grants and contracts. The Secretary must ensure that all grants 
and contracts are awarded under this title are done so on a 
competitive basis.
Section 302. Training.
    This section requires the Commissioner to make grants and 
enter into contracts to assist in increasing the numbers of, 
and upgrade the skills of, qualified personnel, especially 
rehabilitation counselors. These grants and contracts may 
include scholarships and any necessary stipends. Importantly, 
this section permits the Commissioner to make grants and enter 
into contracts to furnish training to personnel providing 
services to individuals with disabilities under WIPA. These 
training projects may be jointly funded with the Department of 
Labor, using monies available under title III of WIPA. This 
section also allows the Commissioner to make grants or enter 
into contracts to pay part of the costs of academic training 
projects to provide training that leads to an academic degree 
or certificate so long as these funds are targeted at areas 
with shortages of qualified personnel. However, this section 
places certain limitations on such grants or contracts and 
requires any recipients to make certain assurances to the 
Commissioner. No grants are awarded unless the applicant 
applies pursuant to prescribed rules. The Commissioner may 
award grants to establish interpreter training programs for the 
deaf, hard of hearing, and deaf/blind communities. And, the 
Commissioner must provide training grants to Historically Black 
Colleges and Universities.
Section 303. Special Demonstration Programs.
    This section allows the Commissioner to award grants or 
enter into contracts for the purpose of funding programs that 
expand and improve the provision of rehabilitation services. In 
addition to authorizing demonstrations that provide direct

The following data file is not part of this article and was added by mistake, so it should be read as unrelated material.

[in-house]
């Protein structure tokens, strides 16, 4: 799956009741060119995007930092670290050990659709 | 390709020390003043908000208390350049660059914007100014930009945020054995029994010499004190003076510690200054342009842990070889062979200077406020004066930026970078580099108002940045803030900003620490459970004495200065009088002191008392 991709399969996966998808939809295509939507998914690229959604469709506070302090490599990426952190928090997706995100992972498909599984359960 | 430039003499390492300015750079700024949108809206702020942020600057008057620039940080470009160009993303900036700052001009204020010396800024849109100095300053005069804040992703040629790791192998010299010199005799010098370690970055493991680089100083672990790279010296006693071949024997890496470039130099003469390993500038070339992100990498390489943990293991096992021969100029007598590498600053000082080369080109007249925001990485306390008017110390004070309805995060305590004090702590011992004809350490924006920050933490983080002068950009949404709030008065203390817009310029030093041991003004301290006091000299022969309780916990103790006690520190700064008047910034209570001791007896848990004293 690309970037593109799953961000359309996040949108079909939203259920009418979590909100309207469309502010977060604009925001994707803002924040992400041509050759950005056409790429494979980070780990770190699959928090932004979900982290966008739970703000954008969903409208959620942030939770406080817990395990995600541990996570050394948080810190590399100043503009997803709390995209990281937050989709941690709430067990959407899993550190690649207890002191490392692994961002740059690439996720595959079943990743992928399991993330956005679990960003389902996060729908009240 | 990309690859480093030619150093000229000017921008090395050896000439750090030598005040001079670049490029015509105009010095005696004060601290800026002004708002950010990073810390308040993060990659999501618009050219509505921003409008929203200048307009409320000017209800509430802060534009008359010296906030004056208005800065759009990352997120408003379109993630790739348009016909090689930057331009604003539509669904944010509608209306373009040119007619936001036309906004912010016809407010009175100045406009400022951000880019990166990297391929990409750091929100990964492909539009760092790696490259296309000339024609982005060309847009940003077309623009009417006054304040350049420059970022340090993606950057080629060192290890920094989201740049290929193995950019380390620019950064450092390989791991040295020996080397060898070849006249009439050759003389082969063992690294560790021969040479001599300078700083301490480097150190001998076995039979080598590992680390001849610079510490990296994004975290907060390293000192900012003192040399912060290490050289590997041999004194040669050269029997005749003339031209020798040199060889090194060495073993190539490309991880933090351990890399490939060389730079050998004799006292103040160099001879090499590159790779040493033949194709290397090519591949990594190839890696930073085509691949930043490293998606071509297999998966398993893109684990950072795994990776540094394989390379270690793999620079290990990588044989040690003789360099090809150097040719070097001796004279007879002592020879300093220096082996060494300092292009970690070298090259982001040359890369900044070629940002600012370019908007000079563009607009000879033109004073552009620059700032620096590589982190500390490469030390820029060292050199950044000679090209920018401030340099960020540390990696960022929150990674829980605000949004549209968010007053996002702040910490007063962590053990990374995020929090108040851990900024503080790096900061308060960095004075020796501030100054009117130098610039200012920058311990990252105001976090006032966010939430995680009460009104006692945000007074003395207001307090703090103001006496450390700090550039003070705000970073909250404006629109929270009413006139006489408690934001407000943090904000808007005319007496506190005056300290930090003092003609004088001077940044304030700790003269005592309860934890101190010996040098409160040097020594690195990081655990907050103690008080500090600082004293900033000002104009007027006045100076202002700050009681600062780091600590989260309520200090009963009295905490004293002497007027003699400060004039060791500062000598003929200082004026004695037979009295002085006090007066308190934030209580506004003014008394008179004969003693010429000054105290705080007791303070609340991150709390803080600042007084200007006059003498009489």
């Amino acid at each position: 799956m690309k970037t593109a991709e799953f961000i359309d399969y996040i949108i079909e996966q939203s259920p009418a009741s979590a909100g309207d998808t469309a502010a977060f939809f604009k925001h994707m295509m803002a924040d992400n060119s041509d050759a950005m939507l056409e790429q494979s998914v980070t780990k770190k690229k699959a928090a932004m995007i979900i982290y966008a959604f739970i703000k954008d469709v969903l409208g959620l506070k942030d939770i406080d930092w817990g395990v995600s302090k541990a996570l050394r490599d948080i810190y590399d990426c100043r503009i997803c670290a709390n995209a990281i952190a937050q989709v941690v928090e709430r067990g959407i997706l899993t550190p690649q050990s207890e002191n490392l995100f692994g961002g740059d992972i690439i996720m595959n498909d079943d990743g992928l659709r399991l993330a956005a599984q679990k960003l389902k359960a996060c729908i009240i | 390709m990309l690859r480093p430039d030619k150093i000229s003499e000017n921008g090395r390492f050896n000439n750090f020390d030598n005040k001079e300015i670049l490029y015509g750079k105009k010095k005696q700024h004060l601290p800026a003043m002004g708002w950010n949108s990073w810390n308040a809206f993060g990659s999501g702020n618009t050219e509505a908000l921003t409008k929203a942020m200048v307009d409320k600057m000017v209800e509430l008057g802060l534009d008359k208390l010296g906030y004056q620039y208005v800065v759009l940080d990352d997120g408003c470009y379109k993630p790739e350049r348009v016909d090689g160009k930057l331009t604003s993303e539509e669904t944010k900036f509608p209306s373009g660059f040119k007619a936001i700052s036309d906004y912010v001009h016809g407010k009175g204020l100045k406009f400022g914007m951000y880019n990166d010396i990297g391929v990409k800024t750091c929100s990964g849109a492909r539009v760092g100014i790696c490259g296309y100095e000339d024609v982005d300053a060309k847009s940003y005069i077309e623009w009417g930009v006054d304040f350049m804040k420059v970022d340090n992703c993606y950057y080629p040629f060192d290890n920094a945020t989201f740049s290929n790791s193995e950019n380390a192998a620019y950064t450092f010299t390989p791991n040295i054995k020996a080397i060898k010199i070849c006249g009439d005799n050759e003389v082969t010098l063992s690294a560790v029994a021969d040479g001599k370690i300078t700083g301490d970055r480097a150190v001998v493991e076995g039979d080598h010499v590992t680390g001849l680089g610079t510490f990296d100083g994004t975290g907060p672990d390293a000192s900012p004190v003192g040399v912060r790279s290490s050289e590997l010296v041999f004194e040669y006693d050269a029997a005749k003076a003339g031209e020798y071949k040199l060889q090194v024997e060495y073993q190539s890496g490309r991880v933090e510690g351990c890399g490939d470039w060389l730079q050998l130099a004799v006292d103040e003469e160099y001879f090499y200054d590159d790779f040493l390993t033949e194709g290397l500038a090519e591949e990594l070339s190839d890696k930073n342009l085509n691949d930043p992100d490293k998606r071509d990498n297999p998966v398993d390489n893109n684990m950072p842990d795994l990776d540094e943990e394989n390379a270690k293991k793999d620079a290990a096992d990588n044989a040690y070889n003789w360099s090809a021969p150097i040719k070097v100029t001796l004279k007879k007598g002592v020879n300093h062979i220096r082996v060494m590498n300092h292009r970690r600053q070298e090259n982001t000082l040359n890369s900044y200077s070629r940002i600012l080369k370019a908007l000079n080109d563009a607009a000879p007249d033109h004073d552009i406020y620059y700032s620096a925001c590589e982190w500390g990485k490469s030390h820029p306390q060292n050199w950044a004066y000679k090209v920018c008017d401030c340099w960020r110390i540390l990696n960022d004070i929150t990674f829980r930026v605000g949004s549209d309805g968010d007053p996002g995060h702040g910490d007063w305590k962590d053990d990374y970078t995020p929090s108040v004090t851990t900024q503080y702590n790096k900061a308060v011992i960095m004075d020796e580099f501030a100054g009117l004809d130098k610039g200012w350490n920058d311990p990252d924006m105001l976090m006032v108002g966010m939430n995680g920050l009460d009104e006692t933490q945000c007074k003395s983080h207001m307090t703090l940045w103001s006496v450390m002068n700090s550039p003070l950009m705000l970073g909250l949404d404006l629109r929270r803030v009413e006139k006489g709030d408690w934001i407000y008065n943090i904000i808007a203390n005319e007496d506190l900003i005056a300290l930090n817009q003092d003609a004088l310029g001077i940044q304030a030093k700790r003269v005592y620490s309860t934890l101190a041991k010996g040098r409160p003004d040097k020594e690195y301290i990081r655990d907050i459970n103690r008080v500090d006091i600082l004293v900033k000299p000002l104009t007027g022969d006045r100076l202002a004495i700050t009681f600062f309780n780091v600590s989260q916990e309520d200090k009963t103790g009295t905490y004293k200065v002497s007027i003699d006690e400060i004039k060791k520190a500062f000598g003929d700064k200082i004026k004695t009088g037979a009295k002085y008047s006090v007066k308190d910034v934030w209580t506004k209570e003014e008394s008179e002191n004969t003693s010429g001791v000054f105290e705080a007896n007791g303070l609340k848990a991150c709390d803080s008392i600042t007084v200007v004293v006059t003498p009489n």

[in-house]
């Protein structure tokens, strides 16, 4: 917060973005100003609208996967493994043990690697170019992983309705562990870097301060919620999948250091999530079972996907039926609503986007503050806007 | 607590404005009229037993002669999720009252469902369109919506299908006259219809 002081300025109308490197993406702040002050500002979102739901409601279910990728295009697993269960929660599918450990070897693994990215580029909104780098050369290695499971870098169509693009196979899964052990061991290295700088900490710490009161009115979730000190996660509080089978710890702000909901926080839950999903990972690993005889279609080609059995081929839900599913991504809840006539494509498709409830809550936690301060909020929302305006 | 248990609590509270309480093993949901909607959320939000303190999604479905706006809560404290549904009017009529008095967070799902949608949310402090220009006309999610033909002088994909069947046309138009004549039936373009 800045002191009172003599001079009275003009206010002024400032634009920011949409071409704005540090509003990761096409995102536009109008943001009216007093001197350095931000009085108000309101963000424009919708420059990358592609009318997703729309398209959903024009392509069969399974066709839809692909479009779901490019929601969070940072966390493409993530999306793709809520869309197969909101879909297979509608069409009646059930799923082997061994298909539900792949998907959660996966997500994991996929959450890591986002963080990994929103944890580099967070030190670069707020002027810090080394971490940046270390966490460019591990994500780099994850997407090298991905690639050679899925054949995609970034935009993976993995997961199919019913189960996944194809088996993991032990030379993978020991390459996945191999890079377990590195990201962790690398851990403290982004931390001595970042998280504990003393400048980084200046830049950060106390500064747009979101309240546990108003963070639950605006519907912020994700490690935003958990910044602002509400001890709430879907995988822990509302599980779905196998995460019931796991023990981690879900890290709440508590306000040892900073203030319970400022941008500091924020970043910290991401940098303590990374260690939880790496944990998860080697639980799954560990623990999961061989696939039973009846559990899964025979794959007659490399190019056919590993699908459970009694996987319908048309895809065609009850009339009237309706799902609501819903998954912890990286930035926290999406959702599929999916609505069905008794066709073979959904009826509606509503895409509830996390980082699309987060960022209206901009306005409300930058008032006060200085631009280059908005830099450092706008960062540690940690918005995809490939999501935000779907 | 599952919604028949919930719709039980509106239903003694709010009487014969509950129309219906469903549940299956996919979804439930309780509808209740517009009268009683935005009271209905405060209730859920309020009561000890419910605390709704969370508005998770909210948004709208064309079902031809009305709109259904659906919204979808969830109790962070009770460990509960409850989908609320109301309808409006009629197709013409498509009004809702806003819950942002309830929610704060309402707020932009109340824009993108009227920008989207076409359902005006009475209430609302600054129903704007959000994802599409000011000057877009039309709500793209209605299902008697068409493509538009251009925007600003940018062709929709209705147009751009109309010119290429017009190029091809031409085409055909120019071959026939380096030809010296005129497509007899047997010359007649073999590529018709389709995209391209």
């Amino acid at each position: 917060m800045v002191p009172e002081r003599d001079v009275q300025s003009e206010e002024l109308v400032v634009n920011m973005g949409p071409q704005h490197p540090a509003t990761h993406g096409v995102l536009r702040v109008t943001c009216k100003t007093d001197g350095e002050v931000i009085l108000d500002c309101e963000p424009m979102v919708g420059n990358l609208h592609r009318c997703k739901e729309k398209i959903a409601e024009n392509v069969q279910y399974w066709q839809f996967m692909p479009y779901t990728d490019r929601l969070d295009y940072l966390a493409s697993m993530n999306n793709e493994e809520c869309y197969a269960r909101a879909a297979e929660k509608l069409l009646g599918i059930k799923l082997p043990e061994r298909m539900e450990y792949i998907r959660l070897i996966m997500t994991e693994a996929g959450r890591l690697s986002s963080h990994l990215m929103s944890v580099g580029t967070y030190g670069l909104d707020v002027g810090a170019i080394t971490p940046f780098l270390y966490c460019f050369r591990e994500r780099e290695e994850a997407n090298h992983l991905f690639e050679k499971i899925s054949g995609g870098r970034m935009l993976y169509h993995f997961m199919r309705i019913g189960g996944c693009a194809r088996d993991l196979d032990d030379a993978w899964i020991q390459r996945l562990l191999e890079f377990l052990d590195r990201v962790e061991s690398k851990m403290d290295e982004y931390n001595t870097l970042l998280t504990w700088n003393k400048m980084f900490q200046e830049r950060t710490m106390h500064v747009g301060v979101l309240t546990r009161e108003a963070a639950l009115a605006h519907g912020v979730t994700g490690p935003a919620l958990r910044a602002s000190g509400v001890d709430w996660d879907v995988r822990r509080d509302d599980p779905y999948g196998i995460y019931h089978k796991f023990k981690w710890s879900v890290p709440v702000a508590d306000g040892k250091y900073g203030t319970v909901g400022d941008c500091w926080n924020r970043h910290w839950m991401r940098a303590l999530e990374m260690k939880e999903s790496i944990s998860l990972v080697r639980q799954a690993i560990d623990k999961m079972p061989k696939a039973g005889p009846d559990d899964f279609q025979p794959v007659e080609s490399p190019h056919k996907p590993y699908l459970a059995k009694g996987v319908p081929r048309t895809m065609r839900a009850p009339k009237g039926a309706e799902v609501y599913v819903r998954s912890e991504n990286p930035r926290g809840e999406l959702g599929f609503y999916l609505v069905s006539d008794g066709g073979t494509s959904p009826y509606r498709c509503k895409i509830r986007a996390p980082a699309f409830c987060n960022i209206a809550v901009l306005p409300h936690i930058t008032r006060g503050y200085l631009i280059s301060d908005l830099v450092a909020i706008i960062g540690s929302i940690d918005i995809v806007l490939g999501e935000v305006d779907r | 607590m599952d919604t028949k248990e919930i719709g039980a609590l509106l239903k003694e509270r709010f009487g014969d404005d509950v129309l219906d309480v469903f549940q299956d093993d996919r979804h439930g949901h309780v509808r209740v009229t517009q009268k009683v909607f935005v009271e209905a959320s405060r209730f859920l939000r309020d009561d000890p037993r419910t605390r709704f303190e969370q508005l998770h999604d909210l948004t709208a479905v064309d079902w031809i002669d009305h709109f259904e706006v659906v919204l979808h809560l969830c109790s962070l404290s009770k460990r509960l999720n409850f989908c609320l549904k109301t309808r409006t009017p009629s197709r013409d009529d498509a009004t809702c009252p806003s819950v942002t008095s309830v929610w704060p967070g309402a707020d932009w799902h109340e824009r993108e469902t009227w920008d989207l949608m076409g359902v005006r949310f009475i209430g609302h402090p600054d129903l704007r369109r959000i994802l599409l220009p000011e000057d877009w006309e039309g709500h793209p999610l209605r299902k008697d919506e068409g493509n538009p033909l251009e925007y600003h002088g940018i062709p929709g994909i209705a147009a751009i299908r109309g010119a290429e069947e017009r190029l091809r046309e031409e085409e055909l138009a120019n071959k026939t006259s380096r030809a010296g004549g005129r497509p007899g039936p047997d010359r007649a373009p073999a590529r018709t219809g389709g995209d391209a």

services to individuals, this authority would allow for 
replication, dissemination, and use of projects and activities 
directed at State systemic change. This section describes 
eligible entities, the terms and conditions of the grants or 
contracts, the application requirement of each potential 
grantee, and the types of projects that may be funded. 
Specifically, this section establishes several authorities 
within a menu from which the Commissioner may choose in 
announcing and tailoring specific competitions. This section 
also provides a list of activities that are to be given 
priority consideration in announcing a competition along with 
several other authorized activities that can be considered.
Section 304. Migrant and Seasonal Farm Workers.
    This section specifies that the Commissioner may make 
grants to eligible entities to pay up to 90 percent of the cost 
of projects or demonstration programs for the provision of 
vocational rehabilitation services to individuals with 
disabilities who are migrant or seasonal farm workers and to 
the family members who are residing with these individuals. 
This section also provides the eligibility requirements for 
such grants.
Section 305. Recreational Projects.
    This section requires the Commissioner to make grants to 
pay the Federal share of the cost to establish and operate 
recreation programs providing individuals with disabilities 
recreational activities to aid in their employment, mobility, 
socialization, independence, and community integration. This 
section requires that programs and activities carried out under 
this section demonstrate ways in which such programs assist in 
maximizing the independence and integration of individuals with 
disabilities. This section establishes eligibility criteria and 
states that applicants must make certain assurances to the 
Commissioner.
Section 306. Measuring Project Outcomes and Performance.